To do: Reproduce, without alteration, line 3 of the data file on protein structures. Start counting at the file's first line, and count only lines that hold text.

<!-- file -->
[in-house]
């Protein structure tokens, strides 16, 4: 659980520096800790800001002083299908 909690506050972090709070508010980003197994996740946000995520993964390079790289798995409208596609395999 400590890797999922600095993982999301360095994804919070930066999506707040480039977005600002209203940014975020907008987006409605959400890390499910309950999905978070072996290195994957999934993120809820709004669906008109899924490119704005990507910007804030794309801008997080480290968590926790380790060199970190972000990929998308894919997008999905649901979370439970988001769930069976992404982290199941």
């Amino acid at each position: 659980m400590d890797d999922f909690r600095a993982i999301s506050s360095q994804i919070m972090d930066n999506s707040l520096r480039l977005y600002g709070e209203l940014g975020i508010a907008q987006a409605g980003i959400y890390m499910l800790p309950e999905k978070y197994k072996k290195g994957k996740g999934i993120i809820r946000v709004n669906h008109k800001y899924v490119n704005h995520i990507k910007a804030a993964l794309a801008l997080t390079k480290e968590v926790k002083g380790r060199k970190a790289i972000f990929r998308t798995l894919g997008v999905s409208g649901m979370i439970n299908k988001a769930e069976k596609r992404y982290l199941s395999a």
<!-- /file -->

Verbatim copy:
């Amino acid at each position: 659980m400590d890797d999922f909690r600095a993982i999301s506050s360095q994804i919070m972090d930066n999506s707040l520096r480039l977005y600002g709070e209203l940014g975020i508010a907008q987006a409605g980003i959400y890390m499910l800790p309950e999905k978070y197994k072996k290195g994957k996740g999934i993120i809820r946000v709004n669906h008109k800001y899924v490119n704005h995520i990507k910007a804030a993964l794309a801008l997080t390079k480290e968590v926790k002083g380790r060199k970190a790289i972000f990929r998308t798995l894919g997008v999905s409208g649901m979370i439970n299908k988001a769930e069976k596609r992404y982290l199941s395999a």